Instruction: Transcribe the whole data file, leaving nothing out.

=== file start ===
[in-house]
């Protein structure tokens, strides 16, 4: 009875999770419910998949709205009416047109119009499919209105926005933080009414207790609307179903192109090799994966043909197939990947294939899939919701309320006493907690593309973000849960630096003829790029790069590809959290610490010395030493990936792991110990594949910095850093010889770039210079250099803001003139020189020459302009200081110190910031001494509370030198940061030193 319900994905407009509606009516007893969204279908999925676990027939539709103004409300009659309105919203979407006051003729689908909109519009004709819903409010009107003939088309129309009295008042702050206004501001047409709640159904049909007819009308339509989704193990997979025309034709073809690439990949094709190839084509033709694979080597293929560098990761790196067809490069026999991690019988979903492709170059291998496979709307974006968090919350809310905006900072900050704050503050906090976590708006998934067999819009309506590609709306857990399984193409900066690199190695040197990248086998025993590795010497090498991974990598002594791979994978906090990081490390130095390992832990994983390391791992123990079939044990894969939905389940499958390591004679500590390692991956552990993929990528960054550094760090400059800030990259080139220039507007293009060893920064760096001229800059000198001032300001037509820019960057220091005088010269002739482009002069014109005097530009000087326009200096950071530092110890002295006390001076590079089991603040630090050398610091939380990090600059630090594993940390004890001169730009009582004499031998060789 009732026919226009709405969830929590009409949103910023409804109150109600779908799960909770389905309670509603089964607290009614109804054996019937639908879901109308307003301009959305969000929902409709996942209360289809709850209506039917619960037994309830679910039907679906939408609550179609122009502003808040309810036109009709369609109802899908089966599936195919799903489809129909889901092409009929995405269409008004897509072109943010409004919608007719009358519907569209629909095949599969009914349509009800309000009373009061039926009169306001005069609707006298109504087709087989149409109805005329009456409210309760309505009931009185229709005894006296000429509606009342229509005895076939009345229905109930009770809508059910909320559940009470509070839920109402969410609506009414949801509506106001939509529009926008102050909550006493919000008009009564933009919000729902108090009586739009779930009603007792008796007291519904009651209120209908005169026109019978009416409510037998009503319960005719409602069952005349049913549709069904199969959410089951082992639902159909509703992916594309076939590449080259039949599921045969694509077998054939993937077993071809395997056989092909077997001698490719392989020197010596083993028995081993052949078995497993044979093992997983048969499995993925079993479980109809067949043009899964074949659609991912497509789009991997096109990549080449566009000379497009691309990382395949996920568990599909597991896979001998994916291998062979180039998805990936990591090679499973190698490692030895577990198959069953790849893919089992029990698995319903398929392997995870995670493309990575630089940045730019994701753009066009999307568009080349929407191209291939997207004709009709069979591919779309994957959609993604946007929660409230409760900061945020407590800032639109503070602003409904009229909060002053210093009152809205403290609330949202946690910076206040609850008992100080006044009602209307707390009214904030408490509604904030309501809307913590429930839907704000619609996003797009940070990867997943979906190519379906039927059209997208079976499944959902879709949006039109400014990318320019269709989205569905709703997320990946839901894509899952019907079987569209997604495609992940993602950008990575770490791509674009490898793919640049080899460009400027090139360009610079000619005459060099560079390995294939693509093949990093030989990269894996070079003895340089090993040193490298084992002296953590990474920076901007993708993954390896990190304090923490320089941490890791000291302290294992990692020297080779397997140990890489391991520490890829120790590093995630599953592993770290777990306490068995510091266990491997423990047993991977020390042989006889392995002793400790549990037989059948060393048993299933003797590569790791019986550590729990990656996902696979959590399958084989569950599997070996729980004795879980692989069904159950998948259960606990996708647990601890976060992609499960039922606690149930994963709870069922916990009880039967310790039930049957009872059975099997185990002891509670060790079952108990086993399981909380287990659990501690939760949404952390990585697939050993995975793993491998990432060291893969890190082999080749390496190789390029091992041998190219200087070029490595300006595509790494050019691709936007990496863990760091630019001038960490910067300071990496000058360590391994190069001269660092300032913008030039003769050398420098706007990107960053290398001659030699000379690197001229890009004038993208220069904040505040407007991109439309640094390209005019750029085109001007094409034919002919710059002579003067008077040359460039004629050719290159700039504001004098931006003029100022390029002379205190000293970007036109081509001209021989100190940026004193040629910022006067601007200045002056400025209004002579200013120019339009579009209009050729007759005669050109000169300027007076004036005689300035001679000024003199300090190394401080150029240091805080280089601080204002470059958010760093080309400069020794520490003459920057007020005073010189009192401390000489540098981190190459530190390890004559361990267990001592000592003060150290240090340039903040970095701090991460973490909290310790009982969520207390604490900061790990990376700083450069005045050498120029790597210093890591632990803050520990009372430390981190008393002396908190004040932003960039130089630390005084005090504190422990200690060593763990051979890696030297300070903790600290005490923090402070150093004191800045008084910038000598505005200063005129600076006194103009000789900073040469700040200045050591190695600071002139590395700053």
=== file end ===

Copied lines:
[in-house]
């Protein structure tokens, strides 16, 4: 009875999770419910998949709205009416047109119009499919209105926005933080009414207790609307179903192109090799994966043909197939990947294939899939919701309320006493907690593309973000849960630096003829790029790069590809959290610490010395030493990936792991110990594949910095850093010889770039210079250099803001003139020189020459302009200081110190910031001494509370030198940061030193 319900994905407009509606009516007893969204279908999925676990027939539709103004409300009659309105919203979407006051003729689908909109519009004709819903409010009107003939088309129309009295008042702050206004501001047409709640159904049909007819009308339509989704193990997979025309034709073809690439990949094709190839084509033709694979080597293929560098990761790196067809490069026999991690019988979903492709170059291998496979709307974006968090919350809310905006900072900050704050503050906090976590708006998934067999819009309506590609709306857990399984193409900066690199190695040197990248086998025993590795010497090498991974990598002594791979994978906090990081490390130095390992832990994983390391791992123990079939044990894969939905389940499958390591004679500590390692991956552990993929990528960054550094760090400059800030990259080139220039507007293009060893920064760096001229800059000198001032300001037509820019960057220091005088010269002739482009002069014109005097530009000087326009200096950071530092110890002295006390001076590079089991603040630090050398610091939380990090600059630090594993940390004890001169730009009582004499031998060789 009732026919226009709405969830929590009409949103910023409804109150109600779908799960909770389905309670509603089964607290009614109804054996019937639908879901109308307003301009959305969000929902409709996942209360289809709850209506039917619960037994309830679910039907679906939408609550179609122009502003808040309810036109009709369609109802899908089966599936195919799903489809129909889901092409009929995405269409008004897509072109943010409004919608007719009358519907569209629909095949599969009914349509009800309000009373009061039926009169306001005069609707006298109504087709087989149409109805005329009456409210309760309505009931009185229709005894006296000429509606009342229509005895076939009345229905109930009770809508059910909320559940009470509070839920109402969410609506009414949801509506106001939509529009926008102050909550006493919000008009009564933009919000729902108090009586739009779930009603007792008796007291519904009651209120209908005169026109019978009416409510037998009503319960005719409602069952005349049913549709069904199969959410089951082992639902159909509703992916594309076939590449080259039949599921045969694509077998054939993937077993071809395997056989092909077997001698490719392989020197010596083993028995081993052949078995497993044979093992997983048969499995993925079993479980109809067949043009899964074949659609991912497509789009991997096109990549080449566009000379497009691309990382395949996920568990599909597991896979001998994916291998062979180039998805990936990591090679499973190698490692030895577990198959069953790849893919089992029990698995319903398929392997995870995670493309990575630089940045730019994701753009066009999307568009080349929407191209291939997207004709009709069979591919779309994957959609993604946007929660409230409760900061945020407590800032639109503070602003409904009229909060002053210093009152809205403290609330949202946690910076206040609850008992100080006044009602209307707390009214904030408490509604904030309501809307913590429930839907704000619609996003797009940070990867997943979906190519379906039927059209997208079976499944959902879709949006039109400014990318320019269709989205569905709703997320990946839901894509899952019907079987569209997604495609992940993602950008990575770490791509674009490898793919640049080899460009400027090139360009610079000619005459060099560079390995294939693509093949990093030989990269894996070079003895340089090993040193490298084992002296953590990474920076901007993708993954390896990190304090923490320089941490890791000291302290294992990692020297080779397997140990890489391991520490890829120790590093995630599953592993770290777990306490068995510091266990491997423990047993991977020390042989006889392995002793400790549990037989059948060393048993299933003797590569790791019986550590729990990656996902696979959590399958084989569950599997070996729980004795879980692989069904159950998948259960606990996708647990601890976060992609499960039922606690149930994963709870069922916990009880039967310790039930049957009872059975099997185990002891509670060790079952108990086993399981909380287990659990501690939760949404952390990585697939050993995975793993491998990432060291893969890190082999080749390496190789390029091992041998190219200087070029490595300006595509790494050019691709936007990496863990760091630019001038960490910067300071990496000058360590391994190069001269660092300032913008030039003769050398420098706007990107960053290398001659030699000379690197001229890009004038993208220069904040505040407007991109439309640094390209005019750029085109001007094409034919002919710059002579003067008077040359460039004629050719290159700039504001004098931006003029100022390029002379205190000293970007036109081509001209021989100190940026004193040629910022006067601007200045002056400025209004002579200013120019339009579009209009050729007759005669050109000169300027007076004036005689300035001679000024003199300090190394401080150029240091805080280089601080204002470059958010760093080309400069020794520490003459920057007020005073010189009192401390000489540098981190190459530190390890004559361990267990001592000592003060150290240090340039903040970095701090991460973490909290310790009982969520207390604490900061790990990376700083450069005045050498120029790597210093890591632990803050520990009372430390981190008393002396908190004040932003960039130089630390005084005090504190422990200690060593763990051979890696030297300070903790600290005490923090402070150093004191800045008084910038000598505005200063005129600076006194103009000789900073040469700040200045050591190695600071002139590395700053």